Your digestive system is made up of a series of organs that allows your body to get the nutrients and energy it needs from the food we eat. As food travels through the digestive system it is broken down, sorted, and reprocessed before being circulated around the body to nourish and replace cells and supply energy to our muscles.
Digestion starts in the mouth where chewing and saliva breaks down food so it is more easily processed by your body.
Esophagus: The esophagus is a muscular tube that connects the pharynx (throat) to the stomach. The esophagus contracts as it moves food into the stomach. A “valve” called the lower esophageal sphincter (LES) is located just before the opening to the stomach. This valve opens to let food pass into the stomach from the esophagus and it prevents food from moving back up into the esophagus from the stomach.
Medical conditions related to the esophagus:
Stomach: An organ with strong muscular walls, the stomach holds the food and mixes it with acid and enzymes that continue to break the food down into a liquid or paste.
Small Intestine (Small Bowel): Almost 20 feet long, the small intestine is the workhorse of the digestive system. It will continue to break down food with enzymes released by the pancreas and bile released from the liver. It is made up of three segments, the duodenum, which continues the breakdown of food; and the jejunum and ileum, which are mainly responsible for the absorption of nutrients.
Medical conditions related to the small bowel:
Pancreas: Your pancreas is located behind your stomach and is attached to both your gall bladder and your small intestines. Among other functions, the pancreas aids in digestion by producing digestive enzymes and secreting them into the duodenum (the first segment of the small intestine). These enzymes break down protein, fats, and carbohydrates.
Medical conditions related to the pancreas:
Liver: An organ with many functions, your liver’s two main responsibilities in the process of digestion are to make and secrete bile and to process and purify the blood containing newly absorbed nutrients that are coming from the small intestine. Bile has two main purposes: to help absorb fats and to carry waste from the liver that cannot go through the kidneys.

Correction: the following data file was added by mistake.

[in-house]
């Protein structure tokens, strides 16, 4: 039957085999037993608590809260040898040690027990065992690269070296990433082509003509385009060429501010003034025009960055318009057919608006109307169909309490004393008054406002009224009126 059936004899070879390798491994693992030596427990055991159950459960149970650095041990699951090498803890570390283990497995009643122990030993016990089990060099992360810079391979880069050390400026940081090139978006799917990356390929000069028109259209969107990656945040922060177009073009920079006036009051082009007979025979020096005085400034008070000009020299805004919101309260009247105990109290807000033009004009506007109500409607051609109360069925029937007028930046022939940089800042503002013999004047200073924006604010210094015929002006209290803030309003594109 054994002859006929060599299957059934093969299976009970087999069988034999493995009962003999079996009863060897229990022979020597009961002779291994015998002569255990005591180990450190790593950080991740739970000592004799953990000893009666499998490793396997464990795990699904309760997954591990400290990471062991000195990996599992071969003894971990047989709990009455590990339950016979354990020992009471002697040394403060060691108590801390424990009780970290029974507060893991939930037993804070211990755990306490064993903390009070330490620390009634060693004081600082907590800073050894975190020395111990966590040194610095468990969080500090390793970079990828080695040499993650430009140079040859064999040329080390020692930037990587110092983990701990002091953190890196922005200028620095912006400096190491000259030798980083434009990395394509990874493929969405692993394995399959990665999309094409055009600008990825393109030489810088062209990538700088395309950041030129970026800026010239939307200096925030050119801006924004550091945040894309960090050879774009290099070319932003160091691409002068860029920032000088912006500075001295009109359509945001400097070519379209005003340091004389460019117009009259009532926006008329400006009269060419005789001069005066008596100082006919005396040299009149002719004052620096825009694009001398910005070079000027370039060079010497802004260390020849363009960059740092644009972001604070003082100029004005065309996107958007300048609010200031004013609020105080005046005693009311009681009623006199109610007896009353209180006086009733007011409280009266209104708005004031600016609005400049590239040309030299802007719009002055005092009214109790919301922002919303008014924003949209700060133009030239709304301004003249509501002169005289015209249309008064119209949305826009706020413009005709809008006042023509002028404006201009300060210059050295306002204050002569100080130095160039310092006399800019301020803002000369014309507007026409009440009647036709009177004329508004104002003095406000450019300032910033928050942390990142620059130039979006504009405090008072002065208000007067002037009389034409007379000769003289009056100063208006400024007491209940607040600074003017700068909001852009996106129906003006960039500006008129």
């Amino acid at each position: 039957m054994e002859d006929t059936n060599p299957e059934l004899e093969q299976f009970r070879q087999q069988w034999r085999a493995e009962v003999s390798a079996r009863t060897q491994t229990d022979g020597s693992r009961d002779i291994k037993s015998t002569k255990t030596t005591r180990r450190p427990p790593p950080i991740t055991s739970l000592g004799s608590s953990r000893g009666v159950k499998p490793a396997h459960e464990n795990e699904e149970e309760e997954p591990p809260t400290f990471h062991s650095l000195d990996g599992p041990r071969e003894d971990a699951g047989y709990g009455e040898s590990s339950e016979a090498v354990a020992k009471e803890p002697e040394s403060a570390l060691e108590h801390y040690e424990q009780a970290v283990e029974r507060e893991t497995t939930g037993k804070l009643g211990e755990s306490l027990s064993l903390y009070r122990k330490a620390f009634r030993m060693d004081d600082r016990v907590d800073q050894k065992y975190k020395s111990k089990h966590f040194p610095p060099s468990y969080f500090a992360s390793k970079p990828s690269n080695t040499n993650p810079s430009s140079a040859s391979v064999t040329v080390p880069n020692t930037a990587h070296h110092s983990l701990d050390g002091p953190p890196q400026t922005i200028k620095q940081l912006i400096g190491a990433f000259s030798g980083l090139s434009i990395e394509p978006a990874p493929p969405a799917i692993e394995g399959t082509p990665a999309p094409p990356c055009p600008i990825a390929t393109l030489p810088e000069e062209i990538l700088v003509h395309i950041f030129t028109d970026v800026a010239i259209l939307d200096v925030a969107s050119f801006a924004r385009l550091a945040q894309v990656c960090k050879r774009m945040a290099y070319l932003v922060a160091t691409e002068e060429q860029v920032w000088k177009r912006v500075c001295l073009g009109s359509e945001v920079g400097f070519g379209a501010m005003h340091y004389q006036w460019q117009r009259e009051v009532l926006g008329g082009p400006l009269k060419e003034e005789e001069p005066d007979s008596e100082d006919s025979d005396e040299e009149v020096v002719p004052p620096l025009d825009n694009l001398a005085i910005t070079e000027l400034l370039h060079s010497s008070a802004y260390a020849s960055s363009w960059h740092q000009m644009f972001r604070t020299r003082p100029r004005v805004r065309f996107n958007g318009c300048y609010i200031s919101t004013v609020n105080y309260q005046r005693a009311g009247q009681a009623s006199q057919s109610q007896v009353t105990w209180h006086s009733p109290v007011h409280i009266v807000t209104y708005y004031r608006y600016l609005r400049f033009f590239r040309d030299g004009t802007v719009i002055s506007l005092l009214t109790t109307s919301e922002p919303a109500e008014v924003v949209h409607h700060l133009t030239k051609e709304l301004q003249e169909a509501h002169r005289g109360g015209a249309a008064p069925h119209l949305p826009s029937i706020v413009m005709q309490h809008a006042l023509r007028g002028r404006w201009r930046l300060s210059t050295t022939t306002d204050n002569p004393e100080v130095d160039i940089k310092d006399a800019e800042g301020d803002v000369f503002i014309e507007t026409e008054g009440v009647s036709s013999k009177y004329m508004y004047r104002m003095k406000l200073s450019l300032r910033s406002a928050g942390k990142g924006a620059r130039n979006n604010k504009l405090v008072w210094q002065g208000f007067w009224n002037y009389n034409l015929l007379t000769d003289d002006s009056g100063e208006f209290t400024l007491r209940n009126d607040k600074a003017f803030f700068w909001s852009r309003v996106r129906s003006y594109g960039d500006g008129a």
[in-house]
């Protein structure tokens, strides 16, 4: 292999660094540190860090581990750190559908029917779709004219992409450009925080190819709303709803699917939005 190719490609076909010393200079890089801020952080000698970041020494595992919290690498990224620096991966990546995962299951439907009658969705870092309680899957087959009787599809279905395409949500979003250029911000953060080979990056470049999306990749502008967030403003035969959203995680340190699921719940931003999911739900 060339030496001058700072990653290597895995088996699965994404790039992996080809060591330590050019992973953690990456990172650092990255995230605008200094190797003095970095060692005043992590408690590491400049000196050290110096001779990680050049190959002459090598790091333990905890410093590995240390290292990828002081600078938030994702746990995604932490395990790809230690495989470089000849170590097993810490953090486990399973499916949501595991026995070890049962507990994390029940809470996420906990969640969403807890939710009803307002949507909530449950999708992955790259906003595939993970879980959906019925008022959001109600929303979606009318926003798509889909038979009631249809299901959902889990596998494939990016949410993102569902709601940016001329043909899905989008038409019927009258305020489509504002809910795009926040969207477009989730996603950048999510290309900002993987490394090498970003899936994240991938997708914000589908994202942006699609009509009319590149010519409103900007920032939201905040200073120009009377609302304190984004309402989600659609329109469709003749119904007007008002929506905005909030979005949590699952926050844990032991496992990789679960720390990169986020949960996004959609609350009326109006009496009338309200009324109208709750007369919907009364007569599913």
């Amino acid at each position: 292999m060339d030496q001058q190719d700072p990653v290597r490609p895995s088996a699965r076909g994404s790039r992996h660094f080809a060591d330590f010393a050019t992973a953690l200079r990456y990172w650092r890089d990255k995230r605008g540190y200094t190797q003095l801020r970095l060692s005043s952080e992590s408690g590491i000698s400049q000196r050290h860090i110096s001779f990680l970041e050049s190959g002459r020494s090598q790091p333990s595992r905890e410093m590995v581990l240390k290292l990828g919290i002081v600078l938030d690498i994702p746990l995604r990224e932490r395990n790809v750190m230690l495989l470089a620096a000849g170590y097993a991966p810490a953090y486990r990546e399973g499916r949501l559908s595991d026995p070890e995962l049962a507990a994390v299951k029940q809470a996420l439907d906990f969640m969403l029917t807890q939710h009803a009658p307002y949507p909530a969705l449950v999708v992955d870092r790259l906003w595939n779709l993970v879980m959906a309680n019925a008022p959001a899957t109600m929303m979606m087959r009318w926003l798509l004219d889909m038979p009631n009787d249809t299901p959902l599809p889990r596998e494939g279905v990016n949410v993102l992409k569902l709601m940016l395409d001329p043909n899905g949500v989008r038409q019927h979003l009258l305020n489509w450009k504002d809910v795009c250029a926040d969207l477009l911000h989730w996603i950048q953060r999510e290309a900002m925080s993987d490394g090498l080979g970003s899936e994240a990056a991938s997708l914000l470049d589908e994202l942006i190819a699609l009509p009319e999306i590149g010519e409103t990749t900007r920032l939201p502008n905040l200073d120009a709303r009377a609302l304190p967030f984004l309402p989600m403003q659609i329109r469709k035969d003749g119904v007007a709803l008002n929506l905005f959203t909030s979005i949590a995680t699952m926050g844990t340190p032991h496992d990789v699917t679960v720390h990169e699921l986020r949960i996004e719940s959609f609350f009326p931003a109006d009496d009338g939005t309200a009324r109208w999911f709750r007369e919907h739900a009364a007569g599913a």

Medical conditions related to the liver:
Bile Ducts: Bile made in the liver travels to the small intestine through the bile ducts. If the bile isn’t needed immediately, it is stored in the gallbladder.
Medical conditions related to the bile ducts:
Gallbladder: A pear-shaped reservoir located just under the liver that receives and stores bile made in the liver. The gallbladder sends this stored bile into the small intestine to aid in the digestion of food.
Colon (Large Intestine): A 5- to 7-foot-long muscular tube that connects the small intestine to the rectum and is responsible for processing waste so that defecation is easy and convenient. It is made up of the ascending (right) colon, the transverse (across) colon, the descending (left) colon and the sigmoid colon, which connects to the rectum.
Medical procedure related to the colon:
Rectum: An 8-inch chamber that connects the colon to the anus. The rectum receives stool from the colon, sends signals to the brain if there is stool to be evacuated, and holds stool until evacuation can happen.
Anus: The last part of the digestive tract, the anus, consists of pelvic floor muscles and two anal sphincters (internal and external). Together their jobs are to detect rectal contents, whether they are liquid, gas or solid, and then control when stool should and shouldn’t be excreted from your body.
University of Michigan program related to the anus:
Medical Conditions Involving Multiple Digestive Organs
There are many medical conditions that involve more than one digestive organ. These include: